CMS is also supported by local residents on the board of directors, including film producer Bill Horberg; gallerist and fundraiser extraordinaire Elena Zang; Stuart Leigh, who recorded CMS concerts and conversations for radio in the early 1980s; Eileen Marder Hinchey, involved with CMS at its very start.

In the past year or so, a boost has come from receipt of grants from New York State Council on the Arts and National Endowment of the Arts. “We used to be connected to them in the past, but it’s hard to get into these cycles,” said Berger. “They are seeing the consistency of our programs and that the kind of work we do is unique. They acknowledged that.”

Robert D. Bielecki Foundation, which supports new music projects, has provided a grant for the Improvisers Orchestra, created and led by Berger in Manhattan. A group of 20 to 25 top-notch musicians perform together about ten times a year, using an improvisational, genre-blending style that implements the Music Mind philosophy. The pool of about 100 musicians who rotate in and out of the orchestra includes participants from China, Brazil, Argentina, Tahiti, and European countries, many of them bringing in folk melodies for the group to work with. “They are amazing musicians who can’t wait to play in a situation like this,” said Berger. “I’m not writing arrangements but working from what everyone brings in. People improvise and take my cues. I bring in a few lines that everyone learns in the rehearsal period, and then there is an intensive listening experience. They keep on listening and hearing what they can contribute.”

Berger teaches the basic building blocks of listening and improvising by means of the GamalaTaKi method, which he developed and presents periodically at venues around Woodstock. A new series will begin in January, and students — from experienced musicians to non-musicians — are invited to sign up.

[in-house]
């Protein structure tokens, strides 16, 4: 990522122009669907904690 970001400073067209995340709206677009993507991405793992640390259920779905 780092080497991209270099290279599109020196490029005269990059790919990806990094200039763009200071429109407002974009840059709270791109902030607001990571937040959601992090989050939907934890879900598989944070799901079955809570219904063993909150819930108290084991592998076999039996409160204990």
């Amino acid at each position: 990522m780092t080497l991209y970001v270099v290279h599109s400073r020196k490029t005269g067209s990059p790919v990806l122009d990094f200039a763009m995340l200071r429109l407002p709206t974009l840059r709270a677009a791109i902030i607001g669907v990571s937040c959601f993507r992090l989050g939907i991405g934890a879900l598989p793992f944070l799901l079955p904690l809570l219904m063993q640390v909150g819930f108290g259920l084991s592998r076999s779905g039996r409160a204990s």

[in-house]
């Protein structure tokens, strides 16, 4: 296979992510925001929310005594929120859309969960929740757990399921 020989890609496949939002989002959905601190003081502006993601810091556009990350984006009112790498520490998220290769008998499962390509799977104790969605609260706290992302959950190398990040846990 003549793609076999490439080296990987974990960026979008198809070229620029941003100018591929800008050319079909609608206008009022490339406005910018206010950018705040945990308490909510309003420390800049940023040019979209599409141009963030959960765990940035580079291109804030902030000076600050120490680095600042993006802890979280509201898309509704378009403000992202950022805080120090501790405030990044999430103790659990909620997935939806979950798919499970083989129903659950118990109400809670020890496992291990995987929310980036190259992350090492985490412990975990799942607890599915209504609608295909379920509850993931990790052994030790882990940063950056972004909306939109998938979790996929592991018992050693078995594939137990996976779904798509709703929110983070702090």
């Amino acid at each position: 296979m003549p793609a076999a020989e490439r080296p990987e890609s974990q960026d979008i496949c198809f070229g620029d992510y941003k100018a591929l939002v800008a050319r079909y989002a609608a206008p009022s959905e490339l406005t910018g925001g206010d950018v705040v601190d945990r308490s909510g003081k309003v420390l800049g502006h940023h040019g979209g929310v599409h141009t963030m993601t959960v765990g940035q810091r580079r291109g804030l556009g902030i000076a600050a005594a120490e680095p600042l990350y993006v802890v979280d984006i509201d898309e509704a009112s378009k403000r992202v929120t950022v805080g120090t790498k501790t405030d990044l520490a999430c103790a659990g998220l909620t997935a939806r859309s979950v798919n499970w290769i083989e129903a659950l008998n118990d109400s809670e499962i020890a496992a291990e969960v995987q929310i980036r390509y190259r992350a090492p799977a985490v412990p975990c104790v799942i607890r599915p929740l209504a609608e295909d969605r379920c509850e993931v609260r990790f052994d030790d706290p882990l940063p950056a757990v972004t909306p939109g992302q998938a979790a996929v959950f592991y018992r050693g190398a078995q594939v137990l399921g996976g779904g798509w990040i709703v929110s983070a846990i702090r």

The twice-yearly workshops at Full Moon will continue, but Berger hopes to expand into a venue with more flexibility that will allow for longer programs, making it practical for international students to invest in a visit. “In that case, we will have an influx from Europe,” he said. At the original CMS campus, half of the students attending the ten-day courses were from other countries.

Martin’s first fundraising contribution is to organize a CMS benefit at Le Poisson Rouge in New York City on February 6, featuring John Medeski, John Scofield, Nels Cline, Bill Frisell, Martin, Apfelbaum, and Bernstein.

“Karl has been smart about handing over the power of leading this organization,” said Martin. “It’s taken him a decade to really feel comfortable and understand who are the right people to do this. And I think he’s found it. We look up to Karl and Ingrid as a father and mother, and that kind of relationship is what it’s about — a mentorship.”

To register for GamaLaTaKi rhythm training classes in Woodstock, contact Karl Berger at creativemusicstudio@gmail.com or (845) 679-8847. The CMS benefit on Tuesday, February 6, 8 p.m., will be held at Le Poisson Rouge on Bleecker Street in Manhattan. Go to http://lpr.com for tickets. The 100th concert of the Improvisers Orchestra in New York will be on Saturday, February 10, at El Taller Latino Americano, 215 East 99th Street, featuring an all-star cast of musicians from New York, with European guests and soloists from Tahiti, to be announced in January 2018. For more information on CMS, visit https://creativemusic.org.